This is a question I have been asking myself for about a week now. In the wake of Wheldon’s passing; the indycar world was, for good reason, in a holding pattern. The new car testing that was supposed to take place during the week following that tragic Sunday was cancelled. Many images from gate 1 at IMS, countless words written in remembrance and new friends we didn’t even know we had were all to be found instantly and helped the process. We all grieved through the memorial service and tried to find some path pack to normality during the following week. Now we are over two weeks out; questions about the incident have been flowing nonstop, and early answers have been formulated. Fans and professionals alike have been creating renderings of closed cockpit designs and the catch fence discussion is finally starting to gain some traction. There are all good things, but where do we go from here?
Realistically, the DW12 (!) will race in its current configuration. Testing resumed in force last Wednesday and there is no time to make any kind of wide sweeping changes for the 2012 season. Dallara, Honda, Chevy, and Lotudd have all manufactured their equipment based on regulations released sometime in June or July of this year; I am unsure of when manufacturers “officially” received the technical regulations for 2012. We are now in the general testing phase and any massive changes would, almost certainly, require a large redesign of the chassis and possibly the engines that we simply do not have time for.
The designs for closed cockpit indycars have looked amazing. Tony Johns at pop-off valve created this one. Daniele Sanfilippo also penned three amazing designs. Iacoski Designs took the canopy idea to a Ferrari F1 car. And there is always the Red Bull X1. These renderings really make the mind wander as to what a super futuristic open-ish wheel car could look like. We have examples of a very realistic closed DW12 all the way to the fantastical X1, and a few good examples of what could be the missing links between them. Although awesome, I am very excited for the 30 percent increase in safety that we will have out of the box at St. Petersburg in 2012. With the nearly incontestable fact that we will race an open cockpit car next year; Wheldon still insured it would be safer that the old car. Thank you Danny boy.
I want to take a slight detour for a moment. If closed cockpits are ever installed on indycars; they must be used at all events. This, if we have them we only should use them on ovals, nonsense must stop if the idea is to be ever taken seriously. Jeff Krosnoff… enough said.
Catch fence design has been another safety deficiency identified in the wake of the accident. Catch fencing all over the world is mediocre at best. We have well thought out designs on ovals but some street course designs are just deplorable. Once again, I feel you should raise the minimum before setting a higher standard. Fencing at the ovals is, obviously, not perfect but my main concern is the fencing installed on the temporary street circuits. Tony Kanaan’s crazy ride at Baltimore highlighted the ever present danger on street courses. Even in the painfully slow IR03, disaster is around every corner.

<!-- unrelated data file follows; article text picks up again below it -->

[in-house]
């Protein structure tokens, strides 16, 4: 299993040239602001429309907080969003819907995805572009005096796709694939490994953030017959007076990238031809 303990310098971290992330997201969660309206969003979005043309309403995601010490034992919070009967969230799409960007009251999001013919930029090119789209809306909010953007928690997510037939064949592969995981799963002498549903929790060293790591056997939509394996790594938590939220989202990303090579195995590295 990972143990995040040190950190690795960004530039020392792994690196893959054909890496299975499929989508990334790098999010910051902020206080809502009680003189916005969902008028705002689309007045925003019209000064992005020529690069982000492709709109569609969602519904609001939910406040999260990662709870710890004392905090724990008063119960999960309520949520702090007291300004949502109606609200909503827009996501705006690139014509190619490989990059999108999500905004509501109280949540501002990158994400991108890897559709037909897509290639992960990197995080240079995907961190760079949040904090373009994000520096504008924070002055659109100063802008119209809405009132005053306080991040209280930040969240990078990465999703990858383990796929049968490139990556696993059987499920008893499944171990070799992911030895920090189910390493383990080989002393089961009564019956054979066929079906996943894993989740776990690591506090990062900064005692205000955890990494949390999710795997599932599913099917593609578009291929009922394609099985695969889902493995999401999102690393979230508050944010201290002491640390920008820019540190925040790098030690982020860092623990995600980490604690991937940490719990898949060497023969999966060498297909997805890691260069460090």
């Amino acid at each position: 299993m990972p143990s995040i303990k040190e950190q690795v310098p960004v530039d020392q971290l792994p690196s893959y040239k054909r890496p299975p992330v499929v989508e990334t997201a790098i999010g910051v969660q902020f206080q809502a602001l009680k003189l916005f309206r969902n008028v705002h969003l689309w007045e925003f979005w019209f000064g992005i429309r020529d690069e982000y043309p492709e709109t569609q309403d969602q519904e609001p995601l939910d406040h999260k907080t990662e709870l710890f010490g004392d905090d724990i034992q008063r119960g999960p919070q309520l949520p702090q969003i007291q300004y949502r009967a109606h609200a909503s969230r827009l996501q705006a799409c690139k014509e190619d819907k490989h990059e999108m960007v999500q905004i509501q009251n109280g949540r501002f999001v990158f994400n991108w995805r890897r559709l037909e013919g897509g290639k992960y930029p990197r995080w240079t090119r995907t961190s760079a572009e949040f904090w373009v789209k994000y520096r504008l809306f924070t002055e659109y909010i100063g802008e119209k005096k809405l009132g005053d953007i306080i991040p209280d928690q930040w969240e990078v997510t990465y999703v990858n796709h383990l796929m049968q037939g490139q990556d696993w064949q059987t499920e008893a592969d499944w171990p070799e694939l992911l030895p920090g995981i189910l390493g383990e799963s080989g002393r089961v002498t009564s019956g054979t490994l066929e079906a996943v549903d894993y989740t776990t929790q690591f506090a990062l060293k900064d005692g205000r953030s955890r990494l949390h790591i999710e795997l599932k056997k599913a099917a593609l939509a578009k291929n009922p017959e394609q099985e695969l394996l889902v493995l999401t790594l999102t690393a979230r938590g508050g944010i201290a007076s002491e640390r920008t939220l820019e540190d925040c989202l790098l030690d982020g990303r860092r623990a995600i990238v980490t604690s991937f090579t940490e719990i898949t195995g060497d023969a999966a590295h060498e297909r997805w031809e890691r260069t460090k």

Common knowledge would dictate IMS to research a new type of fencing system and install it at the deadliest track in the world, otherwise known as the Indianapolis Motor Speedway. The greatest race course in the world has always been on the cutting edge of motorsports safety and I will not doubt for one second that they are not looking into it. IMS has worked with Nebraska-Lincoln in development of the SAFER barrier, and are currently working on a next generation pit late attenuator as we speak. Whether it is a hockey style plastic enclosure, a suspended fence boxing ring style system, or a new mesh overlap system, I feel they will do the right thing. IMS always has in the name of safety. We all know the reintroduction of the apron would greatly improve the racing, but they will not recreate it. Why? In the name of safety.
So the question still begs, where do we go from here? I don’t know. But I am OK with how 2012 is shaping up. I have faith in the new car. Could it be safer? Of course, but so could any race machine. There will never be a guaranteed safe racing environment. The DW12 is a perfect first step, and it was developed with many of the lessons learned from our outgoing ride. 2012 looks as it may be a rebuilding year in terms of scheduling so the new chassis may have a comparatively easier initial season to work all of the kinks out. I welcome the new car and new tracks. The chassis will never be perfect, the schedule will never please everybody, and any fencing update will take a few years to test and implement. There is not much left to do before next year beside sit back, and enjoy silly season for all its worth. Our road to 2012 was started long ago; now we’re just along for the ride. I can’t wait to see how it starts!